In the News The National Law Journal

The Decade's Most Influential Lawyers

These are the lawyers who've defined a decade.

For our annual Most Influential Lawyers special report, the editors of The National Law Journal have selected 40 attorneys in a dozen key legal areas whose work between Jan. 1, 2000, and Dec. 31, 2009, was so consequential that it helped to push the profession, an industry or a practice area substantially forward.

The lawyers were selected through our staff's reporting, as well as from more than 100 nominations submitted by the legal community. Associate Editor Leigh Jones valiantly spearheaded the effort, sifting through mounds of material to help us come to our difficult, final decisions. NLJ reporters Tresa Baldas, Amanda Bronstad, Jenna Greene, David Ingram, Jeff Jeffrey, Andy Jones, Carrie Levine, Sheri Qualters, Mike Scarcella, Karen Sloan and Jordan Weissmann contributed to this report.

The list spans law firms, academia, government and advocacy groups, but, consciously subtracts a few obvious categories: Members of the Supreme Court and attorneys general, for instance, are generally influential by definition, and they are not included here.

Instead, we have focused upon lawyers in the following specific practices: antitrust; appellate; bankruptcy; civil rights; corporate; energy and environmental; in-house; intellectual property; labor and employment; legal education; litigation; and regulatory. In other words, we're primarily focusing on hard-working lawyers who've been in the trenches on big deals or major litigation or who have been pioneering at in-house positions or the nation's law schools.

This week's edition isn't the last word on our Most Influential list. During the next several weeks, we will produce video profiles of some of our selections for And we'll be honoring all of the attorneys on this year's list at The National Law Journal's annual dinner, which is slated for June 15 at The Gotham in New York City. We hope that you'll join us.

In the meantime, think of this special report as a road map for those of you who aspire to most influential status in the decade ahead. The lawyers featured here point the way.


Corinne Ball, Jones Day
John "Jack" Butler Jr./Jay Goffman, Skadden, Arps, Slate, Meagher & Flom
Harvey Miller, Weil, Gotshal & Manges
James Sprayregen, Kirkland & Ellis

Kirkland & Ellis

The bankruptcy filing of United Airlines' parent company in 2002 threatened to shut down the world's second-largest airline and affected hundreds of thousands of employees and retirees. The company listed assets of $22.7 billion, but it was burning as much as $22 million a day. There were tangled labor disputes and negotiations with the federal government — all in the long shadow of the Sept. 11, 2001, terrorist attacks.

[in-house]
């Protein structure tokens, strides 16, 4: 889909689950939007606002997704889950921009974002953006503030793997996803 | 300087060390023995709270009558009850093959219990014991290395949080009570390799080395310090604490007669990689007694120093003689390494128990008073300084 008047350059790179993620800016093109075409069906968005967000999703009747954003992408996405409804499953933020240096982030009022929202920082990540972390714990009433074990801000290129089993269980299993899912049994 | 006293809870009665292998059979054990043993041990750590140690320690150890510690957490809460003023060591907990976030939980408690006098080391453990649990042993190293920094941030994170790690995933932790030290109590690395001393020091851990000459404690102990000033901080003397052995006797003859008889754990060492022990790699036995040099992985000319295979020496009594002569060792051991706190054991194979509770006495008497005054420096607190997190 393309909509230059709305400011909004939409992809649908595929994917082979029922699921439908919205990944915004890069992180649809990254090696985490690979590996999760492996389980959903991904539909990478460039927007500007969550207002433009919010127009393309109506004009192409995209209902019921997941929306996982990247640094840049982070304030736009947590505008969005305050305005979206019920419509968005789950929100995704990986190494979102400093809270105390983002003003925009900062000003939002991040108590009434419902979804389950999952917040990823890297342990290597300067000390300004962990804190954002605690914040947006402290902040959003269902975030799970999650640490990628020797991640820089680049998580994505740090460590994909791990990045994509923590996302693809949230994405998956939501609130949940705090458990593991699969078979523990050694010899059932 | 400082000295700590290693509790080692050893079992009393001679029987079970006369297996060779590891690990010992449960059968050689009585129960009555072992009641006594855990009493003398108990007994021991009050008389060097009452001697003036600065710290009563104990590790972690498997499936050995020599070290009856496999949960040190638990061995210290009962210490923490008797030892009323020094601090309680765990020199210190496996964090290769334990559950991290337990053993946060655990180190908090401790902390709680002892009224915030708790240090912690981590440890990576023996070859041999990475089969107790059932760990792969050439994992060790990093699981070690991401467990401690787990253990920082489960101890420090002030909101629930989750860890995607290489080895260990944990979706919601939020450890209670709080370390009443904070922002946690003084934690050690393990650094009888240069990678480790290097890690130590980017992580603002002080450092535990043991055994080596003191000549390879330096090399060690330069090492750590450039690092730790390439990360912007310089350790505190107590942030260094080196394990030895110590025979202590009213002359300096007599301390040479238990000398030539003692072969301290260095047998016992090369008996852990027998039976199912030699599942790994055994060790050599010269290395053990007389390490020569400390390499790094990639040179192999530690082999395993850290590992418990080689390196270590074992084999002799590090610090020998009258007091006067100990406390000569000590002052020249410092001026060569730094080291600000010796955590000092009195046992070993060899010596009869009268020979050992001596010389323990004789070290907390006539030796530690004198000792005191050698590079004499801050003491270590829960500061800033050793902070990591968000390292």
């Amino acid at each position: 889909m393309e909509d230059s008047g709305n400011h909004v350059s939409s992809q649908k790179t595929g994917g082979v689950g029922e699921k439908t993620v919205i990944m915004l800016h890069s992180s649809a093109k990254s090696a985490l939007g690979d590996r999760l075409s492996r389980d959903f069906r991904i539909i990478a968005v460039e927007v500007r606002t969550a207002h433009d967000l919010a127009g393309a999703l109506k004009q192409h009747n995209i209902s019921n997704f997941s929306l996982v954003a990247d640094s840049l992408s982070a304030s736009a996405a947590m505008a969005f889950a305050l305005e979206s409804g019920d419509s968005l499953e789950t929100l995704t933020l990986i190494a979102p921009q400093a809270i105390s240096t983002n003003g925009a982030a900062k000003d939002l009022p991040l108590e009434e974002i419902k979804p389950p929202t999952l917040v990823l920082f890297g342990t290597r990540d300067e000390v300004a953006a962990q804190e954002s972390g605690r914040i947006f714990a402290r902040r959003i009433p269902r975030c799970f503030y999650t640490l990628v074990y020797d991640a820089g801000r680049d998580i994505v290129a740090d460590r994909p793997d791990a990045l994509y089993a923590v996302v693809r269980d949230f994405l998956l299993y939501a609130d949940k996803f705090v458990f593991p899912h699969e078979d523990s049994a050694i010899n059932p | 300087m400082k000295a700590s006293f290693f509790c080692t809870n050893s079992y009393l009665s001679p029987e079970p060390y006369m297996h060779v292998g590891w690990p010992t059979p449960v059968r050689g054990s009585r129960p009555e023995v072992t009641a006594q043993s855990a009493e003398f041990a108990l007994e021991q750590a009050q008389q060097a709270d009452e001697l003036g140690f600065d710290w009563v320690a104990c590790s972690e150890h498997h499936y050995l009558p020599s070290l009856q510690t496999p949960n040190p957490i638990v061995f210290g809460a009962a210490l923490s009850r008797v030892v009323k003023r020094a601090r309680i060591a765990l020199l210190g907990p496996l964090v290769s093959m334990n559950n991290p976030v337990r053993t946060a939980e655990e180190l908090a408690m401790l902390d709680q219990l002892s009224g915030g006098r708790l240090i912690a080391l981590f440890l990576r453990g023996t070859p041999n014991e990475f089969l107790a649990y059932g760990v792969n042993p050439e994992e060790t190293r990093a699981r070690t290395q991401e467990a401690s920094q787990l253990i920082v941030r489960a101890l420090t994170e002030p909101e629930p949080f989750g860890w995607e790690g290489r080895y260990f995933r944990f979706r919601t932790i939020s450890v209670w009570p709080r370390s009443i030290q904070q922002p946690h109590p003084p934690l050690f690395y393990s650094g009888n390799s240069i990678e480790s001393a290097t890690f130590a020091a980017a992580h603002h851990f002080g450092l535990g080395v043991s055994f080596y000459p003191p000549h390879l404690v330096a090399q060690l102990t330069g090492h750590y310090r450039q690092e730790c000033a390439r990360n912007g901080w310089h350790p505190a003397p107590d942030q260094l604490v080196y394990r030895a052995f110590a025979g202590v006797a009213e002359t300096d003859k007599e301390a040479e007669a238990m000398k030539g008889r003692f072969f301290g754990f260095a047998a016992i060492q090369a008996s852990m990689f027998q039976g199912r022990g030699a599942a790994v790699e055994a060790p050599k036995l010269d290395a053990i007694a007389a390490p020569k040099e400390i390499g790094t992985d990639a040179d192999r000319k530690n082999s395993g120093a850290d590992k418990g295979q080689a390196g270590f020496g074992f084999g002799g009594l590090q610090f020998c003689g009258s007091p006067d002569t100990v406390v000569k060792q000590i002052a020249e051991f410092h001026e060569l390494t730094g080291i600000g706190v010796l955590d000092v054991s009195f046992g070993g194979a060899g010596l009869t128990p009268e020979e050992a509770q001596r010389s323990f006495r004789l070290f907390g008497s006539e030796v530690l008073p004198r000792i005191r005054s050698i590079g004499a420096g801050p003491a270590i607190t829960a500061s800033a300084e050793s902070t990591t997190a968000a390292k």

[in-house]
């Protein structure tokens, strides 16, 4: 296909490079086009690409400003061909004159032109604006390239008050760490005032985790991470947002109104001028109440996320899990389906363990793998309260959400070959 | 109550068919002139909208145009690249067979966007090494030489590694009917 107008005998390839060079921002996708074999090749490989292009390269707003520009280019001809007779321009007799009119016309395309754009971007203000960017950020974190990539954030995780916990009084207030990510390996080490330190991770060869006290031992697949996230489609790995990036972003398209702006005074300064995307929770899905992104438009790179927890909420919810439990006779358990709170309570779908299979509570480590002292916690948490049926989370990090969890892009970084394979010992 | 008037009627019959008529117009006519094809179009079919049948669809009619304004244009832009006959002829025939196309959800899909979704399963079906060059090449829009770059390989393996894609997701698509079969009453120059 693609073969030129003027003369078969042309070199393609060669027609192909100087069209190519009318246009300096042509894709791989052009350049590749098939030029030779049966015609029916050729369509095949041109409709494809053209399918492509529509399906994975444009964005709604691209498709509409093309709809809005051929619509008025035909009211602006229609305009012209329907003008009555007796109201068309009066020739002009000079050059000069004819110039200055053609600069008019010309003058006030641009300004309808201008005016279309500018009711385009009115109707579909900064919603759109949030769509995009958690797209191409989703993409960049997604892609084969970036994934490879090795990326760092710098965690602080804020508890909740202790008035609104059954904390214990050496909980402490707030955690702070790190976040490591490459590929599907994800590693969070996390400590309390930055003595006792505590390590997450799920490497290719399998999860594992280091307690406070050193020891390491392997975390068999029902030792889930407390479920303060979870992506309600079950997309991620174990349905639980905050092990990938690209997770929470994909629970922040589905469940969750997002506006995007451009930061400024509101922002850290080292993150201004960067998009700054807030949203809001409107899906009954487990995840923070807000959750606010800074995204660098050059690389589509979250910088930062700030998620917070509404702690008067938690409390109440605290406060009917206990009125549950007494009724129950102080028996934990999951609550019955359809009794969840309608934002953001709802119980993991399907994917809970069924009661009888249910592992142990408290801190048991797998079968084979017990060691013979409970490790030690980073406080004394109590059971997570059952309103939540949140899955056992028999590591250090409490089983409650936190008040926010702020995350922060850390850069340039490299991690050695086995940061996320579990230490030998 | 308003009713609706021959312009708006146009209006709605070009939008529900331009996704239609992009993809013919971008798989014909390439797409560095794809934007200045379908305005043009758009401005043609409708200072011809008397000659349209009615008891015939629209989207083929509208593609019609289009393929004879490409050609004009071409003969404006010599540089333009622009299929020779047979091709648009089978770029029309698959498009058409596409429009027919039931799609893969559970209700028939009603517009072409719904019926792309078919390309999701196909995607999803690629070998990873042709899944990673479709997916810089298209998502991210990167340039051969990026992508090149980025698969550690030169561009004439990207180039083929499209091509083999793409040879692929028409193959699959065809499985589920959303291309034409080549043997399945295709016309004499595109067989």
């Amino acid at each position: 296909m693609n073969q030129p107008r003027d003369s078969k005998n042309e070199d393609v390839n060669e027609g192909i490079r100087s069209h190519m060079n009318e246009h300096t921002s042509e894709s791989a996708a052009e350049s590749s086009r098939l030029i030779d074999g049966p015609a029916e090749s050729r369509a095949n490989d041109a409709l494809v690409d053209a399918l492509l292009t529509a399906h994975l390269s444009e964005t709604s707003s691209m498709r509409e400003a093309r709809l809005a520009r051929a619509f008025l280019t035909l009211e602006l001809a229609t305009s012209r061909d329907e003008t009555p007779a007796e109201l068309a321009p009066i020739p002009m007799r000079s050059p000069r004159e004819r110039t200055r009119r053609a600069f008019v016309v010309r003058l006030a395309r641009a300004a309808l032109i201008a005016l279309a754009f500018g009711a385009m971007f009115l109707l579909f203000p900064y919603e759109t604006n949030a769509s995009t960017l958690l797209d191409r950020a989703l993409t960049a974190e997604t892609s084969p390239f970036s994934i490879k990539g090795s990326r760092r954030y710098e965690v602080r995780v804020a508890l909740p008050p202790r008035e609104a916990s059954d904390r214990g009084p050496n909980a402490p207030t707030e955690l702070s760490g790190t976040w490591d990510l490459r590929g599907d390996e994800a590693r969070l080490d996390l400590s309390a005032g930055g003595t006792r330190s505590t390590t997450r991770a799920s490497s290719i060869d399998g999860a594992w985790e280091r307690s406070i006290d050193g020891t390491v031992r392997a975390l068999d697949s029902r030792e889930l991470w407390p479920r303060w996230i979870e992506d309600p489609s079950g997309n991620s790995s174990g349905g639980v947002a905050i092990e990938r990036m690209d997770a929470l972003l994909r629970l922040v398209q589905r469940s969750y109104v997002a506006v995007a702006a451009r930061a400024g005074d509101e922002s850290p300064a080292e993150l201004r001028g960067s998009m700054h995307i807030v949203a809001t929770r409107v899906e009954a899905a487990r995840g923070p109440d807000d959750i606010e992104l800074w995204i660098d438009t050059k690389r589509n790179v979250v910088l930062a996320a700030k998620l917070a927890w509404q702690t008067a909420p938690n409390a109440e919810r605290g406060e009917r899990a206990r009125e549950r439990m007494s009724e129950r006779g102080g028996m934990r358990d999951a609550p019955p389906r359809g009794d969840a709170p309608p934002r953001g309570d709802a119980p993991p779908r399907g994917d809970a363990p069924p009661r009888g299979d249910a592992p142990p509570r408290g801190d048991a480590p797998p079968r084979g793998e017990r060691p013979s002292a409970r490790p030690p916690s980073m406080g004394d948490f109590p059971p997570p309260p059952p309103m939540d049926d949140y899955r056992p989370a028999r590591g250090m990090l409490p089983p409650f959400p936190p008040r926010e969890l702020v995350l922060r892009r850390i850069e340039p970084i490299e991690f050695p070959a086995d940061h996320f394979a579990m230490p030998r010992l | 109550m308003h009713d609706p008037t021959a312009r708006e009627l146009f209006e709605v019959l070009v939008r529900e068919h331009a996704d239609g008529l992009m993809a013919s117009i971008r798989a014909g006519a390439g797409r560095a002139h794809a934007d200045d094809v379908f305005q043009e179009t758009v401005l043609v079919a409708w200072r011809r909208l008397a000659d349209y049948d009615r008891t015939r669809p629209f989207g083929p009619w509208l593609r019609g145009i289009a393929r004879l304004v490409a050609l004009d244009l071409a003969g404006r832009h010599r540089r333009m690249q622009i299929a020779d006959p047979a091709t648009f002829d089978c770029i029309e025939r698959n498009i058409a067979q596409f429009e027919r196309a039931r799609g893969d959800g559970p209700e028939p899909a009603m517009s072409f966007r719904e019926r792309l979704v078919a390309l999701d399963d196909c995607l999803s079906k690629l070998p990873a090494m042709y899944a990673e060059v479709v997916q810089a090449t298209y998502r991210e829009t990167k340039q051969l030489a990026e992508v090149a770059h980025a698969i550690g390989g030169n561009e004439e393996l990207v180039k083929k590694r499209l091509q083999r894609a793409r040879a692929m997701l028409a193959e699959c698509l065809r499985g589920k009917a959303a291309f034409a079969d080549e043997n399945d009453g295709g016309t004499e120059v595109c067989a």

It fell to Kirkland & Ellis partner James Sprayregen to help navigate the airline through four years of bankruptcy issues. He did so, and United emerged from bankruptcy in 2006. "There were lots of people who said that, what we ultimately got done, couldn't get done," Sprayregen said.

The process launched Sprayregen, 50, into the elite of the nation's restructuring lawyers. Yet he's done a lot more than work for United this decade. He represented financial services company Conseco Inc. in its 2002 bankruptcy filing, which at the time was the third-largest ever at $52 billion in company assets. The next year, he handled the multibillion-dollar bankruptcies of retail supplier Fleming Cos. Inc. and of NRG Energy Inc. In 2001, he led Trans World Airlines Inc. through a reorganization.

Sprayregen, who works out of Kirkland's Chicago office, saw multibillion-dollar deals from another angle during a break from the firm. From 2006 to 2008, he was co-leader of Goldman Sachs' restructuring group, where he honed his knowledge in areas such as capital markets and derivatives. As he puts it: "I was touching a different part of the elephant."

Since his return to Kirkland, Sprayregen has helped restructure auto parts supplier Lear Corp., Majestic Star Casino and the Reader's Digest Association. He credits his time at Goldman for aiding his success. "With no disrespect intended to some of my lawyer brethren," he said, "it's an experience that no one else has."